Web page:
Subscribe to our newsletter

     By signing up, you agree to our Terms Of Use.


    • About Us
    • |
    • Contribute
    • |
    • Contact Us
    • |
    • Sitemap

    ChinaJoy 2020: Cute Cosplayers, High-Tech Gadgets, Lots of Face Masks

    Though pandemic-related travel restrictions dampened early excitement for Asia’s biggest digital entertainment expo, hundreds of millions attended this year’s four-day event either in person or virtually.

    SHANGHAI — A special “masquerade” edition of Asia’s largest digital entertainment expo, ChinaJoy, concluded Monday after a weekend jam-packed with gaming, cosplay, anime, and futuristic technology.

    Now in its 18th year, the Shanghai event is an annual celebration of what might affectionately be termed nerd culture, held at the expansive 200,000-square-meter Shanghai New International Expo Center.

    At huge company booths, ChinaJoy visitors lined up to play-test unreleased video games, tinker with smart gadgets, and shop for their favorite collectibles, as well as spectate live esports, game shows, and dance performances.

    Among all the costumes and heavy makeup, one ubiquitous fashion accessory stood out at this year’s event: the blue surgical mask.

    ChinaJoy has long been famous for its hundreds of attractive young models, who are hired and paraded around by participating companies. In the expo’s early years, the show models wore so little that local authorities eventually stepped in and introduced rules — such as setting a permissible cleavage standard and banning “vulgar” poses — to shift the focus back to games and tech.

    Apart from scantily clad cosplayers and hired models, ChinaJoy is also an important watering hole for professional networking, with several other industry events, such as the China Game Developers Conference, running concurrently.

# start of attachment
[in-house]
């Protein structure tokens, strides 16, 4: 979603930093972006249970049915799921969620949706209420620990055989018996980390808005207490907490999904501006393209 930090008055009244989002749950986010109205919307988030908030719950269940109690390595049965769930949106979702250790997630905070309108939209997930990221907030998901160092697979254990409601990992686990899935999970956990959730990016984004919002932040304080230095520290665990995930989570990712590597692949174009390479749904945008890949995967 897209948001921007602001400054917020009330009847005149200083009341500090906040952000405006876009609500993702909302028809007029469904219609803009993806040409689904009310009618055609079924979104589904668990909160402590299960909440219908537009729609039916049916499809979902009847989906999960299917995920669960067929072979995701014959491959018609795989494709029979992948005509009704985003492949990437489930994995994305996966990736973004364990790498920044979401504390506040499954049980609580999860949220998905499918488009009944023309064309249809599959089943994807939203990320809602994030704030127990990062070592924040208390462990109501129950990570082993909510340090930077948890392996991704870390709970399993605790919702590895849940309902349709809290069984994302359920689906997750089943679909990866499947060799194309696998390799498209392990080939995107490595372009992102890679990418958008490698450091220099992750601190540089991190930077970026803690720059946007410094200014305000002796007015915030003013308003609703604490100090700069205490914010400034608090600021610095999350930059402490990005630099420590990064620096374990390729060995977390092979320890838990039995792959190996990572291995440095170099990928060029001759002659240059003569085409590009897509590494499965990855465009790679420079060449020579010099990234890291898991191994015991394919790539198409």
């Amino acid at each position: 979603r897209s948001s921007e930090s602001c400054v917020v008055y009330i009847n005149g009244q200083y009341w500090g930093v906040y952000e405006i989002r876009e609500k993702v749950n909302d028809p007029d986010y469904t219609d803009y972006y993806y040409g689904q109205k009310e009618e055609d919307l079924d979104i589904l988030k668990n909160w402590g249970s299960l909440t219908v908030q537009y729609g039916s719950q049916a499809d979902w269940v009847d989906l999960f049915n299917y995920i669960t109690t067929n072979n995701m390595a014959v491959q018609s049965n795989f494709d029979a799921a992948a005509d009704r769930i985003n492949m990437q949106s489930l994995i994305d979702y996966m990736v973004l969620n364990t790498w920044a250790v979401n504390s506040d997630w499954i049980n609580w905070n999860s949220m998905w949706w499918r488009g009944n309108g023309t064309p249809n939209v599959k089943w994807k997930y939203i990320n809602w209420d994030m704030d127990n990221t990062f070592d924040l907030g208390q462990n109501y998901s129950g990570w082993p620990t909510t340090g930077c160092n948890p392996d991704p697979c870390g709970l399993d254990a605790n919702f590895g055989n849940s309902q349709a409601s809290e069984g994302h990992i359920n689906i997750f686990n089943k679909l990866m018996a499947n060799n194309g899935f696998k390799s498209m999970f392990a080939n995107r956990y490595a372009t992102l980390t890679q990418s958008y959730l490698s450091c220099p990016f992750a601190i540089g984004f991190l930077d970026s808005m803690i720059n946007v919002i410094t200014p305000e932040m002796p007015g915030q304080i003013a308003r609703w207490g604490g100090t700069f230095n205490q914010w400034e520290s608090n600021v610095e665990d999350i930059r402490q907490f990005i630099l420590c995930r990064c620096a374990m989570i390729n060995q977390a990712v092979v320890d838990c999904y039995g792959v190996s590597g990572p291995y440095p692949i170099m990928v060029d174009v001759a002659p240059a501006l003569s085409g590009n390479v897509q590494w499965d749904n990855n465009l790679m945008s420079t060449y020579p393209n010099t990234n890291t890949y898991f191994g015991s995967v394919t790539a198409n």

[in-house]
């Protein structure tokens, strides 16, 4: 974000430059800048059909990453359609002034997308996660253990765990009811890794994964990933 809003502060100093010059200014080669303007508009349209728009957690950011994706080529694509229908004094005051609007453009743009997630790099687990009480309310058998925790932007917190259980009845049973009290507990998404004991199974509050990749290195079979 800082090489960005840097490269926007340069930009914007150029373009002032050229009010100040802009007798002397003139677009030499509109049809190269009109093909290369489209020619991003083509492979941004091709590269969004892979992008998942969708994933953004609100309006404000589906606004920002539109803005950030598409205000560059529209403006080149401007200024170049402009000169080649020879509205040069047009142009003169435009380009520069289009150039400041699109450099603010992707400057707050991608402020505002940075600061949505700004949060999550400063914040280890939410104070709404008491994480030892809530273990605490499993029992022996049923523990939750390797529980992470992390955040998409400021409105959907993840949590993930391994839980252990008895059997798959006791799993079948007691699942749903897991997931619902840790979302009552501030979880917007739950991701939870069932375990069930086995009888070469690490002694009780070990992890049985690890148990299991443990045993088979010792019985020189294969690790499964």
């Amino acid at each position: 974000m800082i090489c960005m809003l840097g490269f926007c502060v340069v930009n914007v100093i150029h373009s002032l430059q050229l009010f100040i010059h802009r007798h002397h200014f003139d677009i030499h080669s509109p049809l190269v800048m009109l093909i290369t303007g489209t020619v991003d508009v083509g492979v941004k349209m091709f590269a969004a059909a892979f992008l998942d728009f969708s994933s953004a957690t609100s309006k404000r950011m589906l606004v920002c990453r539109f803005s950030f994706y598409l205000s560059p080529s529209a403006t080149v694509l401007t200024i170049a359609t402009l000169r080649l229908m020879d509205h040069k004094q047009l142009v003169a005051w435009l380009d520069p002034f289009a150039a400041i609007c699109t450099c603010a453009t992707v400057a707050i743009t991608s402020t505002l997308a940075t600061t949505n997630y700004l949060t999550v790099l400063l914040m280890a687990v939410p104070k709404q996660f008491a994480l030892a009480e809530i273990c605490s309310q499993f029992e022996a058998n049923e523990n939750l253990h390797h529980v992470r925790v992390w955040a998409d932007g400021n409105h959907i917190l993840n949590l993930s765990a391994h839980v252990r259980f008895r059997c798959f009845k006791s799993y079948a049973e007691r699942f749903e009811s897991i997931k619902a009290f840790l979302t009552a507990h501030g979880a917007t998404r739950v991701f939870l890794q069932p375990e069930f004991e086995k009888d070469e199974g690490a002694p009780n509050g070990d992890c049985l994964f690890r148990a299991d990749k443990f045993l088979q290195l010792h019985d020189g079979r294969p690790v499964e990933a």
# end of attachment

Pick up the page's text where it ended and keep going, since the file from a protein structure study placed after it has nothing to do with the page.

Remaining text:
In a year that has become synonymous with a global pandemic, resulting in mass cancellations of many large-scale sports and esports events in China and across the world, pulling off this year’s ChinaJoy was something of a daring feat.

    Sixth Tone visited the conference Friday and observed its infection-fighting measures firsthand. Tickets could only be purchased online, requiring real-name registration as well as questions about whether the guest had recently experienced flu-like symptoms. In numerous locations throughout the venue, security personnel could be seen holding signs instructing guests to “please wear masks.”

    Arriving at the venue, guests waited in line amid a din of screeching cicadas, then again once inside one of the exhibition halls. The final checkpoint was manned by 30 staff in pink vests, who took entrants’ temperatures and checked for “green” health codes on Alipay’s mobile app, indicating that the user had not recently traveled to a high-risk part of the country. Finally, visitors had their faces and photo IDs scanned to make sure their tickets matched, while a nearby hygiene station provided optional disinfectant gel and cartoony face masks.

    This year’s event brought in 200 companies — from gaming heavyweights Blizzard, Tencent, Ubisoft, and Epic Games to e-commerce giants and Taobao, along with several mobile phone makers and video-streaming site Bilibili — promoting close to 1,000 products. It was an impressive spectacle, even with guest attendance and corporate participation limited this year by pandemic-related travel restrictions. Among the notably absent were console gaming giants Microsoft and Sony.